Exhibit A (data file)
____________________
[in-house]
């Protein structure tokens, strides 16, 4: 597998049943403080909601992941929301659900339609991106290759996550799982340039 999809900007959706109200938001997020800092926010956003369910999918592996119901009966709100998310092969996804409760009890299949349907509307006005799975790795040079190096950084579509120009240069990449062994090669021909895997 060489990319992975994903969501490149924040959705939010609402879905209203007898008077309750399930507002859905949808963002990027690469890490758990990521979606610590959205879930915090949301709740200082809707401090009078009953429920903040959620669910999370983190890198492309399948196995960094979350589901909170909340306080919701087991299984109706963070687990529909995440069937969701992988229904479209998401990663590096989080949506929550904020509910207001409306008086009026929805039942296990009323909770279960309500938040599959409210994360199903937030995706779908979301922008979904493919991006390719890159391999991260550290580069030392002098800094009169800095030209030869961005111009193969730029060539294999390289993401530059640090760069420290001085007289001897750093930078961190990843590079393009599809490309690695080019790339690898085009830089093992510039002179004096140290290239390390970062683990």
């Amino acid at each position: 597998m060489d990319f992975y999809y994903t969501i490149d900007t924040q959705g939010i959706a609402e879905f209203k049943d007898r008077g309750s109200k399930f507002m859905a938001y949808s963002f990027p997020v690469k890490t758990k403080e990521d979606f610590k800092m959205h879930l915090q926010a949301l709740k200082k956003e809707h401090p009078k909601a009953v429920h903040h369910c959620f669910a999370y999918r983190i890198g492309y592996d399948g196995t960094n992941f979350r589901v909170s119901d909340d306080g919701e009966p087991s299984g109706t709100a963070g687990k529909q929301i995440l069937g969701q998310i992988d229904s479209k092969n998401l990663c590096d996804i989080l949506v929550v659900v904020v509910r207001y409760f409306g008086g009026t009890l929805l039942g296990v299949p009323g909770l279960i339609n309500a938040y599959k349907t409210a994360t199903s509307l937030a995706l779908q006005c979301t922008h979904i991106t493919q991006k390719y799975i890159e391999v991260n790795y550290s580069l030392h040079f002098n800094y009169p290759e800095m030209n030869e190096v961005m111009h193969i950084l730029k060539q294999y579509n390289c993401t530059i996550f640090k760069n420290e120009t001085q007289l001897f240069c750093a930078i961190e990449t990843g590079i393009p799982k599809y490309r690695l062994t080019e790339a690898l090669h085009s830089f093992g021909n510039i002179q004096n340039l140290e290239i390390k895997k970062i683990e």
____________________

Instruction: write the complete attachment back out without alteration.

[in-house]
């Protein structure tokens, strides 16, 4: 597998049943403080909601992941929301659900339609991106290759996550799982340039 999809900007959706109200938001997020800092926010956003369910999918592996119901009966709100998310092969996804409760009890299949349907509307006005799975790795040079190096950084579509120009240069990449062994090669021909895997 060489990319992975994903969501490149924040959705939010609402879905209203007898008077309750399930507002859905949808963002990027690469890490758990990521979606610590959205879930915090949301709740200082809707401090009078009953429920903040959620669910999370983190890198492309399948196995960094979350589901909170909340306080919701087991299984109706963070687990529909995440069937969701992988229904479209998401990663590096989080949506929550904020509910207001409306008086009026929805039942296990009323909770279960309500938040599959409210994360199903937030995706779908979301922008979904493919991006390719890159391999991260550290580069030392002098800094009169800095030209030869961005111009193969730029060539294999390289993401530059640090760069420290001085007289001897750093930078961190990843590079393009599809490309690695080019790339690898085009830089093992510039002179004096140290290239390390970062683990």
């Amino acid at each position: 597998m060489d990319f992975y999809y994903t969501i490149d900007t924040q959705g939010i959706a609402e879905f209203k049943d007898r008077g309750s109200k399930f507002m859905a938001y949808s963002f990027p997020v690469k890490t758990k403080e990521d979606f610590k800092m959205h879930l915090q926010a949301l709740k200082k956003e809707h401090p009078k909601a009953v429920h903040h369910c959620f669910a999370y999918r983190i890198g492309y592996d399948g196995t960094n992941f979350r589901v909170s119901d909340d306080g919701e009966p087991s299984g109706t709100a963070g687990k529909q929301i995440l069937g969701q998310i992988d229904s479209k092969n998401l990663c590096d996804i989080l949506v929550v659900v904020v509910r207001y409760f409306g008086g009026t009890l929805l039942g296990v299949p009323g909770l279960i339609n309500a938040y599959k349907t409210a994360t199903s509307l937030a995706l779908q006005c979301t922008h979904i991106t493919q991006k390719y799975i890159e391999v991260n790795y550290s580069l030392h040079f002098n800094y009169p290759e800095m030209n030869e190096v961005m111009h193969i950084l730029k060539q294999y579509n390289c993401t530059i996550f640090k760069n420290e120009t001085q007289l001897f240069c750093a930078i961190e990449t990843g590079i393009p799982k599809y490309r690695l062994t080019e790339a690898l090669h085009s830089f093992g021909n510039i002179q004096n340039l140290e290239i390390k895997k970062i683990e």